#1. Declare the Suez Canal and the Sinai Peninsula vital international utilities. President Obama: screw the Afghans, send in the Marines. If you can’t send in our Marines, let Israel, re-occupy the area. If our panty-waist NATO allies grow a set and want to help, let them. Under no circumstances should this mission include United nations Peace Keepers. These clowns are as useful as tits on a tomcat.

#2. Make a public statement that Iran, Syria and Pakistan have been designated as primary nuclear targets in the event of an attack on Israel, regardless of deniability.

#3. Develop a policy for the disarmament of all middle eastern Muslim countries down to the police department level. This means no tanks, air forces, missiles, nukes, chemical weapons or biological weapons will be tolerated. If it were possible, we should reduce them to pointy sticks, rocks and harsh language, but taking their armament down to the level of a rural police department will do for now.

#4. Make war profiteering (despite what the MSNBC bedwetters say, we are at war) a prosecutable crime with hard time attached to a conviction ( say hello to your new room mate, Rectal Ronnie). This includes price manipulation of consumable commodities including oil and food.

Somebody has to be the adult here.
In Response

by: Darius from: London
January 29, 2011 17:27
With respect, I think you ought to see a psychiatrist! You do not seem to have any idea of what is happening in your country, let alone in the Middle East. You want your country to occupy parts of Egypt and threaten other countries in the Middle East and be world police! The USA cannot defeat the Taliban and has miserably failed in Iraq and now you wish your country to conquer the world with the threat of nuclear weapons. You are nuts, to put it politely!
In Response

by: Eugenio from: Vienna
January 29, 2011 19:28
In response to the point number 1 of Cojonius Maximus from USA: and why should President Obama not be able to send your marines to Egypt? Ah, right, is it because they are too busy getting defeated in Afghanistan :-)! Ok, I got it.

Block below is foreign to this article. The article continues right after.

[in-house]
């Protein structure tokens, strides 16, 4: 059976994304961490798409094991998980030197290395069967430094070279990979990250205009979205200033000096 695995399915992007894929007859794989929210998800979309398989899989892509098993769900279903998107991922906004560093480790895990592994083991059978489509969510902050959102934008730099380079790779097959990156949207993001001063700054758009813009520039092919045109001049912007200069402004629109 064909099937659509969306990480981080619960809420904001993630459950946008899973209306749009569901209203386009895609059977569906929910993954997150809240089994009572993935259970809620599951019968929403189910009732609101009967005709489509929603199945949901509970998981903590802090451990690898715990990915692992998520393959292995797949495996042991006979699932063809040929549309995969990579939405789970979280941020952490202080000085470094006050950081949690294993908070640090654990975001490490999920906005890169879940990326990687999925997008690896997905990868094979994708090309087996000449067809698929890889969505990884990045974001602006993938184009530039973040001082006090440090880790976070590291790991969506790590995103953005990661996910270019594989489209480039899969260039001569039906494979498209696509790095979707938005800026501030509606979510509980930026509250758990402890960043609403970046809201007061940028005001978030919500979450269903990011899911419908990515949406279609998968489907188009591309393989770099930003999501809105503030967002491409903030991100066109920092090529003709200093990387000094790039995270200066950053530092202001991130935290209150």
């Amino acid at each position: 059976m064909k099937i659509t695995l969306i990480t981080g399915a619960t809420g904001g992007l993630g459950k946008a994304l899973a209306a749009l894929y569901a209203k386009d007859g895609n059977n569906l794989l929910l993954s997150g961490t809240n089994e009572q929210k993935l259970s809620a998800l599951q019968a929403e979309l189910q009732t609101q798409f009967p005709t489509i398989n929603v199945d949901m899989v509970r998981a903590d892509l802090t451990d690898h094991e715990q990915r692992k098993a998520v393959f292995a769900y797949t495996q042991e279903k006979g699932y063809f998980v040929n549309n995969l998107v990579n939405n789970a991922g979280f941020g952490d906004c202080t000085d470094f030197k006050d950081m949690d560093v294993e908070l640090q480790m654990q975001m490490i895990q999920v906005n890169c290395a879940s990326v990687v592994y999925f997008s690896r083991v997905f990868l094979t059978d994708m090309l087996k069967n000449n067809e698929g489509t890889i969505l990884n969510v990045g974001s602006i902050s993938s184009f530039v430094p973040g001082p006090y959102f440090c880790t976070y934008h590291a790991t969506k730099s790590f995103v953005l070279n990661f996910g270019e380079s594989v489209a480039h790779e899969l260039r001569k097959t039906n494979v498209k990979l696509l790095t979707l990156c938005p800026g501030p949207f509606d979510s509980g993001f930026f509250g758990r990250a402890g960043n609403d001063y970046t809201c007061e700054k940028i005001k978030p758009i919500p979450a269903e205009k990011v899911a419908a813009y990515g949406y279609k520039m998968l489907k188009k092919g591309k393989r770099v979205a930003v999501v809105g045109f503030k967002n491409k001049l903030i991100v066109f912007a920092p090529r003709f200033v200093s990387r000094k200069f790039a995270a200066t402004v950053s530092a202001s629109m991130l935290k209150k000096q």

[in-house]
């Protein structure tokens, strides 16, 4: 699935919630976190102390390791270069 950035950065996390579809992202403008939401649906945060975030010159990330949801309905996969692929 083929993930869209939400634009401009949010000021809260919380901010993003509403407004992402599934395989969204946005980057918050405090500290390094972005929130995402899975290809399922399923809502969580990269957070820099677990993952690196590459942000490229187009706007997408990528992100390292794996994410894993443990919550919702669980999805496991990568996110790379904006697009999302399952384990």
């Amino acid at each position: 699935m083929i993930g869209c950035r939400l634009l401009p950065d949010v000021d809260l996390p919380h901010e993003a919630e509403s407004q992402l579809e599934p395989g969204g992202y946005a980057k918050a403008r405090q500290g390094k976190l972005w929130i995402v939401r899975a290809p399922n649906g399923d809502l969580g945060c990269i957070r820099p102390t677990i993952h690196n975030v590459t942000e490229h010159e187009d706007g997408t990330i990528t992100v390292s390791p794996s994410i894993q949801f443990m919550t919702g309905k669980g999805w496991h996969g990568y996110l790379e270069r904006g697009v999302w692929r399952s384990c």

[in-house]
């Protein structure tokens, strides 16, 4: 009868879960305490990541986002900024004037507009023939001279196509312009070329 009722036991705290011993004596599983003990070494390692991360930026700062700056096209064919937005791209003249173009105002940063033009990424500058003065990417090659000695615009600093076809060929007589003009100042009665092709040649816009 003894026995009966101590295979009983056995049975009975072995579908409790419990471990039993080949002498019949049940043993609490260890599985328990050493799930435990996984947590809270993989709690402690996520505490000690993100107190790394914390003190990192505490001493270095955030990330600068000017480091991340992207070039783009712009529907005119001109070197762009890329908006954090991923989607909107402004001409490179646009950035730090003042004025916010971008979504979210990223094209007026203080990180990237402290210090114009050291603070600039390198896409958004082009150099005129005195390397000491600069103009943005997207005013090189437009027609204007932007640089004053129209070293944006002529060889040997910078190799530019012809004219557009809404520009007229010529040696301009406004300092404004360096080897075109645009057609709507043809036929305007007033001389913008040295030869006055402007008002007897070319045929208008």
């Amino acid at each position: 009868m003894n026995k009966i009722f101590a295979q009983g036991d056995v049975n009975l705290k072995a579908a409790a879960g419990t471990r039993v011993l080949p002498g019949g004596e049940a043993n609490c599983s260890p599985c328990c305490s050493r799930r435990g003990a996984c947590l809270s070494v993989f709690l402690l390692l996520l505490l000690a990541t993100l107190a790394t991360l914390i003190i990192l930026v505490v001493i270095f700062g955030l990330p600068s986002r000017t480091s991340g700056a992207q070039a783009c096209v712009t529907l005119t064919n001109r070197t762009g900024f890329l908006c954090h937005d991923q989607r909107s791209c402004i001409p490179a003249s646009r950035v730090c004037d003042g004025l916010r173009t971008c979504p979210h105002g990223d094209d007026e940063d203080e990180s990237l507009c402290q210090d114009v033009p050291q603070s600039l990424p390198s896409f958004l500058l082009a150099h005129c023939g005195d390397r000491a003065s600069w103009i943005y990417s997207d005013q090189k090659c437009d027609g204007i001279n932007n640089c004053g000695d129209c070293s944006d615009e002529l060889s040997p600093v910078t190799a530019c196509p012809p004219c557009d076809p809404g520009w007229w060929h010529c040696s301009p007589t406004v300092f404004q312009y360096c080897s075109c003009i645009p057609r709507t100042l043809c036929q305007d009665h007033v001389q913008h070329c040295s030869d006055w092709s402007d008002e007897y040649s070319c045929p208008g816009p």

And now you want "Israel to reoccupy the area"? Would probably be easy: their "impressive" campaign in Lebanon in 2006 has shown that they are not able to win a war against a Hezbollah, then the war in Gaza in 2009 has demonstrated that they are unable to unseat Hamas in this small peace of land, and you now want them to start a war against a country of 70 mln peole :-)?! The way to go for the intellectual heirs to the giant of thought who was twice democratically elected to be President by the American nation - George W :-).
But anyways, good luck, Cojonius Maximus from USA, accomplish your missions and don't forget to vote for Sarah Palin next year - the world needs this lady :-)...
In Response

by: Anush from: Germany
January 29, 2011 21:50
I am surprised that RFE publishes idiotic comments of yours . One thing for sure, you have no idea about the strength (or the lack) of your country. First defeat the Taleban, then talk about occupying part of Egypt or threateninh other countries with your nuclear weapons. The United States is the most hated country among the Arab and no-Arab population of Middle Eastern countries. Have you asked yourself why ? I do not expect you to understand this because you seem to live on a different plant. Do take your medicine regularly please !
In Response

by: Another Muslim dog
January 29, 2011 22:56
"Somebody has to be the adult here." you say
You fascist loony are certainly not.
Greetings from a "Muslim dog!"
In Response

by: Zoltan from: Hungary
January 29, 2011 23:11
" ... Lebanon (...) genuinely despotic regimes. "

Where do you get your information? Lebanon is the most democratic country in the region with fair elections and a working multi-party system.

It's OK that you do not like Hezbollah (neither do I) but to label Lebanon as a despotic country is far away from truth.

I think your grouping logic is much more dominated by pro-Americanism and counter-Americanism and not about being more authoritarian or less...

Primitive American imperialism.

This mentality created the current Iran. The USA supported unquestionably the highly oppressive Shah. And when the people of Iran said enough America was left on the wrong side...

This is why the US government is trying to distance itself from Mubarak in order to avoid the Iranian scenario to repeat. Fortunatelly the US government is more clever than you.

by: Mardo from: Prague
January 29, 2011 18:03
Very thoughtful comments. Thank you. I do say in my commentary that it is next to impossible to predict the outcome of the Arab revolt. It is entirely likely that Islamists organize better and gain ground. My point is that a vast group of young people have other aspirations than simply religious ferver. In Tunisia and Egypt they showed their frustrations and demand basic human and economic rights. This force might claim at least part of the moral ground in the Arab world, which until now belonged almost entirely to the religious fundamentalists.

by: Bill Webb from: Phoenix AZ
January 29, 2011 18:43